Maine Changes Consumer Loan Code to Target Loans Issued Under the Banking Partnership Model | Ballard Spahr LLP
Maine changed its Consumer Credit Code to target loans issued under a banking partnership model. The amendments include a tax evasion prevention provision that an alleged agent or service provider is deemed to be a “Lender” under Title 9-A, Article 2 of the revised Maine Bylaws. Article 2 contains an authorization requirement as well as interest and fee limits for consumer credit.
SP 205 / LD 522 A new part 7 has been added to Article 2. Part 7 contains the following essential provisions:
- Any entity covered by Article 2 (that is, entities that provide or service consumer credit) “shall not engage in any fraud, deception or pretense to circumvent the requirements of this Article, including, but not limited to … debtors, in any way obtaining a loan with a Receive a higher rate of interest, remuneration or fees than is permitted in this article. A loan granted in breach of this Part will be void and irrecoverable in terms of principal, fees, interest or fees. “
- An alleged agent or service provider for another entity exempted from Article 2 shall be deemed to be a lender under Article 2 if it (a) directly or indirectly holds, acquires or maintains the predominant economic interest in the loan; (b) markets that broker the loan; arranged or facilitated and has the right to request or pre-emptive right to purchase the loan or a claim or interest on a loan; or (c) the entirety of the circumstances indicates that the entity is the lender and the transaction is structured so that the request Article 2 is circumvented. Circumstances in which a company would be considered a lender include, among other things, if the company:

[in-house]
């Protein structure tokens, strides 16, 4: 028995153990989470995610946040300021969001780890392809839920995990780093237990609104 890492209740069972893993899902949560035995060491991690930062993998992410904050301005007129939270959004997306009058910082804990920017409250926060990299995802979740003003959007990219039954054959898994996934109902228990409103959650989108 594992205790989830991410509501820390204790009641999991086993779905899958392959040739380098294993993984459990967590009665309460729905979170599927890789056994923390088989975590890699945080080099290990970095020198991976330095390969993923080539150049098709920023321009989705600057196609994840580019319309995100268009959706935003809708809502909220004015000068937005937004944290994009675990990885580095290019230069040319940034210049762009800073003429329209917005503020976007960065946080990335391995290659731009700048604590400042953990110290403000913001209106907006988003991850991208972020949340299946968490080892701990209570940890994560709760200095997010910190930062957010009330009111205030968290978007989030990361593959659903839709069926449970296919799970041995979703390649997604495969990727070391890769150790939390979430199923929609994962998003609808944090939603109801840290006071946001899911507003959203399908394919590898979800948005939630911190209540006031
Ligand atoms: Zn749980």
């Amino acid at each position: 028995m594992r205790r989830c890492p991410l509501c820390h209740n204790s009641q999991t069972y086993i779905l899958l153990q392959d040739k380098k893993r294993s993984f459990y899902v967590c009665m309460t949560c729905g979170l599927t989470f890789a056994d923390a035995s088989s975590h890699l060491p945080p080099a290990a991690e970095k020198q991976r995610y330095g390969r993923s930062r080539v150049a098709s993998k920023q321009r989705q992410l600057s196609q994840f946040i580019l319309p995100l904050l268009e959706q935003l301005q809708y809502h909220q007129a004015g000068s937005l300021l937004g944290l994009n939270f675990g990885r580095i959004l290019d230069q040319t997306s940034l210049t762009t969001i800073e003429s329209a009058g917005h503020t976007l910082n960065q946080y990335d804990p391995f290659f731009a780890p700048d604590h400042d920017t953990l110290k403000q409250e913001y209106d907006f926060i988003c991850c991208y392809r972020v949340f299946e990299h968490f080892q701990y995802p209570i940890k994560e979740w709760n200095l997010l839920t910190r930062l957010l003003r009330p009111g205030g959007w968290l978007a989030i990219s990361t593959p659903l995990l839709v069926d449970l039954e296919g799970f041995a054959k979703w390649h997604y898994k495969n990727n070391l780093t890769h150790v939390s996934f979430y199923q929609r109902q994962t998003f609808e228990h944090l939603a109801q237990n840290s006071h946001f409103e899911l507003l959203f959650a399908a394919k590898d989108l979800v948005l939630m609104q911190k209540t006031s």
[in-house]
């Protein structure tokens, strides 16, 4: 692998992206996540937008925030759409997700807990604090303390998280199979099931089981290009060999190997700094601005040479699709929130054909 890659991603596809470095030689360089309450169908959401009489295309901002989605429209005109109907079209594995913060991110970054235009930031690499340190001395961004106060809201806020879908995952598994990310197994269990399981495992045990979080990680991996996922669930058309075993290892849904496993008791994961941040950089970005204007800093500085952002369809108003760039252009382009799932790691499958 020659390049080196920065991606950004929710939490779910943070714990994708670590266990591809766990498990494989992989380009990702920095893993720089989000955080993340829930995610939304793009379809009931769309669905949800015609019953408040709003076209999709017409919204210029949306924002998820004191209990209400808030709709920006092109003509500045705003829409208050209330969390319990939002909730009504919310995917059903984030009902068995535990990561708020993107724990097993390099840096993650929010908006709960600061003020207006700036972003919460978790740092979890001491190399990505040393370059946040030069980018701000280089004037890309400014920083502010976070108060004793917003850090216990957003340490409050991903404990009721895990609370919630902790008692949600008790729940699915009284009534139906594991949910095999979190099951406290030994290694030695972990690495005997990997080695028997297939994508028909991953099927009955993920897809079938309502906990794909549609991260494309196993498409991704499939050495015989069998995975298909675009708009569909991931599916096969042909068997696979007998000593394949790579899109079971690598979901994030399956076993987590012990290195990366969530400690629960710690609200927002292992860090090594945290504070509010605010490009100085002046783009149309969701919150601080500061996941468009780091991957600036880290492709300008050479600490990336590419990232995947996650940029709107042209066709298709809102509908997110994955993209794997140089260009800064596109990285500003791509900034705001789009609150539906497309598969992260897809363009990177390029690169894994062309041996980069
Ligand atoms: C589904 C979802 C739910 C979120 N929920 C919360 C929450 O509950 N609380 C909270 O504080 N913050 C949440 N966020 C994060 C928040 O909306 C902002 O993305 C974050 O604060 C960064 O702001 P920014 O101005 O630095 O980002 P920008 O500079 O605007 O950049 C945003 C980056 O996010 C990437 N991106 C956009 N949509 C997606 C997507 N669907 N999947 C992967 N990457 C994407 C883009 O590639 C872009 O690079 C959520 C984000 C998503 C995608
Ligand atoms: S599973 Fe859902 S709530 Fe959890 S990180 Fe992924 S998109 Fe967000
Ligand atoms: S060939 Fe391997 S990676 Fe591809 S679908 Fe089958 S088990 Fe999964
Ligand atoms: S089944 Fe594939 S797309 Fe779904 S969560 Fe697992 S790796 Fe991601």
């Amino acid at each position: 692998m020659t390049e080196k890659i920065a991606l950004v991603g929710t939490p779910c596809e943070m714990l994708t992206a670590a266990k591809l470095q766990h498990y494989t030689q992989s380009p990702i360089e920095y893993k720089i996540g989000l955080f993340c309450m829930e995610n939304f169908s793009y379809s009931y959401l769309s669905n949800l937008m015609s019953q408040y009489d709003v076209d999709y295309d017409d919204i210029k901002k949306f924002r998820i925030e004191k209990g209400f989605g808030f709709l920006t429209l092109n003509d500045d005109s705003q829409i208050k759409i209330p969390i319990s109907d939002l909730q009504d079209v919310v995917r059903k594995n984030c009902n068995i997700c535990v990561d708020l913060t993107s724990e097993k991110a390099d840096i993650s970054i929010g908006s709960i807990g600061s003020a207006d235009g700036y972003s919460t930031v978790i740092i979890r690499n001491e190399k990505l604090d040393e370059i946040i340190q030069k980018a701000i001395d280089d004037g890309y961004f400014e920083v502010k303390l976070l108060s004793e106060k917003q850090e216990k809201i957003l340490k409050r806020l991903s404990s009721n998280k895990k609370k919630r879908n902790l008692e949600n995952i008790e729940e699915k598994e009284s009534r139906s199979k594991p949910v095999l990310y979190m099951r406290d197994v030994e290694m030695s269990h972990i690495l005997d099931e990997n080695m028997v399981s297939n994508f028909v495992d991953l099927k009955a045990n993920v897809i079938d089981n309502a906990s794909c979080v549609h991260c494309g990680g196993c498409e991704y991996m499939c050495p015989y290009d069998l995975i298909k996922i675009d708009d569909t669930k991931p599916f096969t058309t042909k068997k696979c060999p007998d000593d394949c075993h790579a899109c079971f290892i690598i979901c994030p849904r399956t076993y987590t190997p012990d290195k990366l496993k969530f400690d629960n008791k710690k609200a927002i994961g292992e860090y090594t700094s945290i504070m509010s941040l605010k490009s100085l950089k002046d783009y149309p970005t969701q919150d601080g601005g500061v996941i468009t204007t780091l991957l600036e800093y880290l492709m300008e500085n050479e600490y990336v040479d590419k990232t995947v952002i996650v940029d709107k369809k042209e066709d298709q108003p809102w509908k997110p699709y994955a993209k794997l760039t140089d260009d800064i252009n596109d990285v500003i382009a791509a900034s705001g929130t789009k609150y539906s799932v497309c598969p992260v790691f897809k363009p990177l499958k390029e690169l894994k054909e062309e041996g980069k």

- Compensates, insures, or protects an indemnified entity for any costs or risks related to the loan
- Predominantly designs, controls or operates the loan program, or
- Pretends to act as an agent or service provider for an exempt facility while acting directly as a lender in other states.
- If a creditor violates the rules on tax evasion, the debtor is not obliged to pay the loan and can reclaim the payments made on the loan from the legal entity violating the regulations or a legal successor of this legal entity who carries out the direct collection of payments or the foreclosure Rights out of guilt.
The new Maine Tax Evasion Prevention Provision, When an Alleged Agent or Service Provider Is Considered a Lender under Article 2, pursues the Tax Evasion Prevention Provision in the United States Illinois Predatory Loan Prevention Act which came into force in March 2021.